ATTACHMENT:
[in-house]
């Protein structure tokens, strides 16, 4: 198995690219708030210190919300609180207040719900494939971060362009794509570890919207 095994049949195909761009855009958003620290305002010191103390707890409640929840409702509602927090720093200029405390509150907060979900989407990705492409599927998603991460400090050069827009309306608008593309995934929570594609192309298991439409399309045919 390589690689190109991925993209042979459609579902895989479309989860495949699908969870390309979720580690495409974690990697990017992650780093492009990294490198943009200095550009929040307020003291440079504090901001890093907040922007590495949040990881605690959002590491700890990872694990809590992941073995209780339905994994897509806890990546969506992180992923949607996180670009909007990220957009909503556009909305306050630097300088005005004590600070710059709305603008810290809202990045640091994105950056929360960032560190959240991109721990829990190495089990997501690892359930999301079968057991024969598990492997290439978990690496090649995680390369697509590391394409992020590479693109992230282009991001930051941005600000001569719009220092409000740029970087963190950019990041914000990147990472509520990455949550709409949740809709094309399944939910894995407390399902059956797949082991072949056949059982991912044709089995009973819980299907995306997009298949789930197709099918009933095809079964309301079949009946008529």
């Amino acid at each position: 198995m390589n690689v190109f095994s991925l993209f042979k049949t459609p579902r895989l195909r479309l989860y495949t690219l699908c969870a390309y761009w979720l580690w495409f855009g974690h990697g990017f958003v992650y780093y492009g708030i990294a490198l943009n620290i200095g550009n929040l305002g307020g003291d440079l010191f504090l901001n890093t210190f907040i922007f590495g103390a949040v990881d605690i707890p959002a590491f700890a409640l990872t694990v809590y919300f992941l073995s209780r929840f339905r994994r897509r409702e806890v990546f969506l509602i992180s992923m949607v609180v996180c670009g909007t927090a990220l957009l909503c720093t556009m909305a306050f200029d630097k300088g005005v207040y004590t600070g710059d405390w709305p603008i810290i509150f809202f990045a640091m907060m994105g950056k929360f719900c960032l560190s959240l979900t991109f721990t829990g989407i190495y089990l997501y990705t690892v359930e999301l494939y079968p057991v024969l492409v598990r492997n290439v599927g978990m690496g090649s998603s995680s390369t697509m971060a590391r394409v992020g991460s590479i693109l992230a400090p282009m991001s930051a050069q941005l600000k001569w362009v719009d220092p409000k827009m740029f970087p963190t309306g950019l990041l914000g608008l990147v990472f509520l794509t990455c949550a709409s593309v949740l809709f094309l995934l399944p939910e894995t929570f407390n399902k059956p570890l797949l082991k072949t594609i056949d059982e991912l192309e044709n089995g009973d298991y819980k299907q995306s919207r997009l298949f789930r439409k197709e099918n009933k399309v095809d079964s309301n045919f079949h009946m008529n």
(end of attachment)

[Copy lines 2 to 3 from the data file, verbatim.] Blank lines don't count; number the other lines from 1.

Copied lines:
């Protein structure tokens, strides 16, 4: 198995690219708030210190919300609180207040719900494939971060362009794509570890919207 095994049949195909761009855009958003620290305002010191103390707890409640929840409702509602927090720093200029405390509150907060979900989407990705492409599927998603991460400090050069827009309306608008593309995934929570594609192309298991439409399309045919 390589690689190109991925993209042979459609579902895989479309989860495949699908969870390309979720580690495409974690990697990017992650780093492009990294490198943009200095550009929040307020003291440079504090901001890093907040922007590495949040990881605690959002590491700890990872694990809590992941073995209780339905994994897509806890990546969506992180992923949607996180670009909007990220957009909503556009909305306050630097300088005005004590600070710059709305603008810290809202990045640091994105950056929360960032560190959240991109721990829990190495089990997501690892359930999301079968057991024969598990492997290439978990690496090649995680390369697509590391394409992020590479693109992230282009991001930051941005600000001569719009220092409000740029970087963190950019990041914000990147990472509520990455949550709409949740809709094309399944939910894995407390399902059956797949082991072949056949059982991912044709089995009973819980299907995306997009298949789930197709099918009933095809079964309301079949009946008529």
């Amino acid at each position: 198995m390589n690689v190109f095994s991925l993209f042979k049949t459609p579902r895989l195909r479309l989860y495949t690219l699908c969870a390309y761009w979720l580690w495409f855009g974690h990697g990017f958003v992650y780093y492009g708030i990294a490198l943009n620290i200095g550009n929040l305002g307020g003291d440079l010191f504090l901001n890093t210190f907040i922007f590495g103390a949040v990881d605690i707890p959002a590491f700890a409640l990872t694990v809590y919300f992941l073995s209780r929840f339905r994994r897509r409702e806890v990546f969506l509602i992180s992923m949607v609180v996180c670009g909007t927090a990220l957009l909503c720093t556009m909305a306050f200029d630097k300088g005005v207040y004590t600070g710059d405390w709305p603008i810290i509150f809202f990045a640091m907060m994105g950056k929360f719900c960032l560190s959240l979900t991109f721990t829990g989407i190495y089990l997501y990705t690892v359930e999301l494939y079968p057991v024969l492409v598990r492997n290439v599927g978990m690496g090649s998603s995680s390369t697509m971060a590391r394409v992020g991460s590479i693109l992230a400090p282009m991001s930051a050069q941005l600000k001569w362009v719009d220092p409000k827009m740029f970087p963190t309306g950019l990041l914000g608008l990147v990472f509520l794509t990455c949550a709409s593309v949740l809709f094309l995934l399944p939910e894995t929570f407390n399902k059956p570890l797949l082991k072949t594609i056949d059982e991912l192309e044709n089995g009973d298991y819980k299907q995306s919207r997009l298949f789930r439409k197709e099918n009933k399309v095809d079964s309301n045919f079949h009946m008529n």